The trio then joined Bismil and other revolutionaries from HRA in subduing the train’s guard and looting the official cash aboard it. Shaken by the incident, the colonial authorities arrested more than two dozen HRA members (including Bismil) within a month of the attack.

During the famous trial that followed, four of the revolutionaries —Ram Prasad Bismil, Ashfaqullah Khan, Roshan Singh and Rajendra Nath Lahiri — were sentenced to be hanged and sent to separate jails while others had long prison terms.

Hindustan Socialist Republican Army established in 1928: (Clockwise from bottom right) Chandrasekhar Azad, Ashfaqulla Khan, Ram Prasad Bismil, Rajguru, Sukhdev, Bhagat Singh.

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During his time in Barrack number 11 of Lucknow Central Jail, Bismil wrote his autobiography (published by journalist Ganesh Shankar Vidyarthi in 1928) that is still considered one of the finest works in Hindi literature. It was also here that he came up with a song which went on to become one of the most iconic songs of the pre-Independence era. The song was “Mera rang de basanti chola.”

On December 19, 1927, Bismil wrote his last letter to his mother before calmly walking to the gallows. Hanged a few minutes later with the words ‘Jai Hind’ on his lips, he was given a fitting funeral and cremated on the banks of the Rapti river, with hundreds of Indians mourning the loss of such an inspiring leader. Thus, ended the life of one of India’s most extraordinary freedom fighters.

Interestingly, few know that realising that he’ll never see independent India during his life, Bismil had penned a poem, wishing to be reborn to serve his motherland again. As author N P Shankara Narayan Rao once said about his beautiful writing,“His poetry is a lamp lighted at the altar of the motherland.”

Here’s the full text of Ram Prasad Bismil’s iconic poem, Sarfaroshi Ki Tamanna:

Sarfaroshi ki tamanna ab hamaare dil mein hai
Dekhna hai zor kitna baazu-e-qaatil mein hai

Karta nahin kyun doosra kuch baat-cheet
Dekhta hun main jise woh chup teri mehfil mein hai
Aye shaheed-e-mulk-o-millat main tere oopar nisaar
Ab teri himmat ka charcha ghair ki mehfil mein hai
Sarfaroshi ki tamanna ab hamaare dil mein hai

Waqt aanay dey bata denge tujhe aye aasman
Hum abhi se kya batayen kya hamare dil mein hai
Khainch kar layee hai sab ko qatl hone ki ummeed
Aashiqon ka aaj jumghat koocha-e-qaatil mein hai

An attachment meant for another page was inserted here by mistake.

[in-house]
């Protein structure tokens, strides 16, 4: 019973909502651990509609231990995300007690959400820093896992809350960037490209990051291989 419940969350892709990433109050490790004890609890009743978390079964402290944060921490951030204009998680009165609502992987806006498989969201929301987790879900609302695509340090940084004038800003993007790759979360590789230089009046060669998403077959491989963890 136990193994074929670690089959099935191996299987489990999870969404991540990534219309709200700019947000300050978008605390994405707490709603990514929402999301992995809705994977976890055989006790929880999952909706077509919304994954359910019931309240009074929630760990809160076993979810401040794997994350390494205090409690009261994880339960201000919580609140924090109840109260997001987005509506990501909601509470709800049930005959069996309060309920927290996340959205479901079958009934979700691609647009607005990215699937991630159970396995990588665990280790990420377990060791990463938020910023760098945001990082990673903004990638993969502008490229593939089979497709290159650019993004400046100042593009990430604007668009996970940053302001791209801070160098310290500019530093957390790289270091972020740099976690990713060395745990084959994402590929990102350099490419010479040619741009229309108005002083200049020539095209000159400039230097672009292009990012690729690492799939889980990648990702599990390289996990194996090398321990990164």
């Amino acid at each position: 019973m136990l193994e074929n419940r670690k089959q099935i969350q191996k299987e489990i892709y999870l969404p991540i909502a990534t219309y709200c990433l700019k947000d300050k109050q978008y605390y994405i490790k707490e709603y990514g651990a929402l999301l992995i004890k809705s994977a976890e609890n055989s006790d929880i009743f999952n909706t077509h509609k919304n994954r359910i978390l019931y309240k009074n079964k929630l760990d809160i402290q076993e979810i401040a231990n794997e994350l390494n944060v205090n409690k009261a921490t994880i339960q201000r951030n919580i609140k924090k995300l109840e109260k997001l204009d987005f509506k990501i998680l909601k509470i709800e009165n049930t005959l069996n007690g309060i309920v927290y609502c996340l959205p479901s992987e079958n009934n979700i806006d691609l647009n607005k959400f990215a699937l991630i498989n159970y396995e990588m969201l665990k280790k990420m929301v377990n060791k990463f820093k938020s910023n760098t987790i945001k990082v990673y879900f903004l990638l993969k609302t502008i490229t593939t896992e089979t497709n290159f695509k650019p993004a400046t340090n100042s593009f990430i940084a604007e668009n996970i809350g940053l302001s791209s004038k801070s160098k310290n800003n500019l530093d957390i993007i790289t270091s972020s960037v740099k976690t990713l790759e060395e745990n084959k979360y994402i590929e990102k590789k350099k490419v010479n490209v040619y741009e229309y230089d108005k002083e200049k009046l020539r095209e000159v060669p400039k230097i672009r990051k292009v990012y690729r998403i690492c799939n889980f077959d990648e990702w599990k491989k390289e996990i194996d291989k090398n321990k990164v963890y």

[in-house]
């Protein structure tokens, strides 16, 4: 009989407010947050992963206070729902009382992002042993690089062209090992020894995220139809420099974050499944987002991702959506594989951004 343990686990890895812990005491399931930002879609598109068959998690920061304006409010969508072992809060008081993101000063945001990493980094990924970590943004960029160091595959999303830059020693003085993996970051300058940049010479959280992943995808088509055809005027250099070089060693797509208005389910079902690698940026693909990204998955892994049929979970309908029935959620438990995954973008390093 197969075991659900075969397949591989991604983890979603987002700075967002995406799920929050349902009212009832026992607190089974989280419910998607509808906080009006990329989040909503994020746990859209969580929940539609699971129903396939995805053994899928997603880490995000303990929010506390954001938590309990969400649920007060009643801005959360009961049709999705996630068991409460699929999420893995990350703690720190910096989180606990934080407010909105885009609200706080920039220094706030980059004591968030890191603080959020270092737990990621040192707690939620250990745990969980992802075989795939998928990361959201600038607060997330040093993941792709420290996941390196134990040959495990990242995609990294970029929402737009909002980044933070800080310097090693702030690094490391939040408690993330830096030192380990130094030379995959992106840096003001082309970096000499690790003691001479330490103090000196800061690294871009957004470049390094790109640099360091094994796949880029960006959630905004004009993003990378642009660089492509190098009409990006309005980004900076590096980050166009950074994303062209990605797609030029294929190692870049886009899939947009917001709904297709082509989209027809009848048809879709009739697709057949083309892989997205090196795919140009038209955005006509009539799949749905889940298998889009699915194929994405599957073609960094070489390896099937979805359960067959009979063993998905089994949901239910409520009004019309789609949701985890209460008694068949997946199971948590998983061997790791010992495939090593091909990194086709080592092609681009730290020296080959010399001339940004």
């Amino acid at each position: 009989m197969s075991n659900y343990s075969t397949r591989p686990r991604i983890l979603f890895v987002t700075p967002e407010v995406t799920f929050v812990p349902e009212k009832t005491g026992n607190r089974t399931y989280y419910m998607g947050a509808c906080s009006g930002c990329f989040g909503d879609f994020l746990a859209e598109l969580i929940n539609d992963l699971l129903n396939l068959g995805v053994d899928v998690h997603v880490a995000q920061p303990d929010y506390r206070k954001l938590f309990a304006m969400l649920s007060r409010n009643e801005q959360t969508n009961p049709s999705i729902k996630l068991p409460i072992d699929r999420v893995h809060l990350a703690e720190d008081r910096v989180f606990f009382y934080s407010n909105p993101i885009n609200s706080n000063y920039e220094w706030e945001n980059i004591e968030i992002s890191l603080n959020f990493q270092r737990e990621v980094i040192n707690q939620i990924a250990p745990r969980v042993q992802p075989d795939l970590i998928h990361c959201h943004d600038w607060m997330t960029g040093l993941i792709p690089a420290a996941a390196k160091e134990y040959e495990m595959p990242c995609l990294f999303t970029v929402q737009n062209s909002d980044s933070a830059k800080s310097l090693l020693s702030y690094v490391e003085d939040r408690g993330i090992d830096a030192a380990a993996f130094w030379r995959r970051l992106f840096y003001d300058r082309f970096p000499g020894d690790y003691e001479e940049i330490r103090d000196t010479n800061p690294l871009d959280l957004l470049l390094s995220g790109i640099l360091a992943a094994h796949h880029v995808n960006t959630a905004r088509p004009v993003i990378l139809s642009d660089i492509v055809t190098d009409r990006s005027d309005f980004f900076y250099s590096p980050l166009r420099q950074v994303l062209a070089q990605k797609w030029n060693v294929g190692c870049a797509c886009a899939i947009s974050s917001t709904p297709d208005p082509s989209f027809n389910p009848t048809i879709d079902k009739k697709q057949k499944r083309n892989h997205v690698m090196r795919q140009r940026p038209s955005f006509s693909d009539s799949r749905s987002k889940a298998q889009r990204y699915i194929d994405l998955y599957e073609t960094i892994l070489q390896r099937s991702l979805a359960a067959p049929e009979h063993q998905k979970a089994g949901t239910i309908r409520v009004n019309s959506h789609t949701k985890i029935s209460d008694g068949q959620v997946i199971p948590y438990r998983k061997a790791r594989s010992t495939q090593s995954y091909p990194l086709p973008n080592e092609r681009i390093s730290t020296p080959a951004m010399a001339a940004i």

Sarfaroshi ki tamanna ab hamaare dil mein hai

Hai liye hathiyaar dushman taak mein baitha udhar
Aur hum taiyyaar hain seena liye apna idhar
Khoon se khelenge holi gar vatan muskhil mein hai
Sarfaroshi ki tamanna ab hamaare dil mein hai

Haath jin mein ho junoon katt te nahi talvaar se
Sar jo uth jaate hain voh jhukte nahi lalkaar se
Aur bhadkega jo shola-sa humaare dil mein hai
Sarfaroshi ki tamanna ab hamaare dil mein hai

Hum to ghar se nikle hi the baandhkar sar pe kafan
Jaan hatheli par liye lo barh chale hain ye qadam
Zindagi to apni mehmaan maut ki mehfil mein hai
Sarfaroshi ki tamanna ab hamaare dil mein hai

Yuun khadaa maqtal mein qaatil kah rahaa hai baar baar
Kya tamannaa-e-shahaadat bhi kisee ke dil mein hai
Dil mein tuufaanon ki toli aur nason mein inqilaab
Hosh dushman ke udaa denge humein roko na aaj
Duur reh paaye jo humse dam kahaan manzil mein hai

Wo jism bhi kya jism hai jismein na ho khoon-e-junoon
Kya lade toofaanon se jo kashti-e-saahil mein hai

Sarfaroshi ki tamanna ab hamaare dil mein hai.
Dekhna hai zor kitna baazuay qaatil mein hai


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(Edited by Shruti Singhal)

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Written by Sanchari Pal

A lover of all things creative and happy, Sanchari is a biotech engineer who fell in love with writing and decided to make it her profession. She is also a die-hard foodie, a pet-crazy human, a passionate history buff and an ardent lover of books. When she is not busy at The Better India, she can usually be found reading, laughing at silly cat videos and binge-watching TV seasons.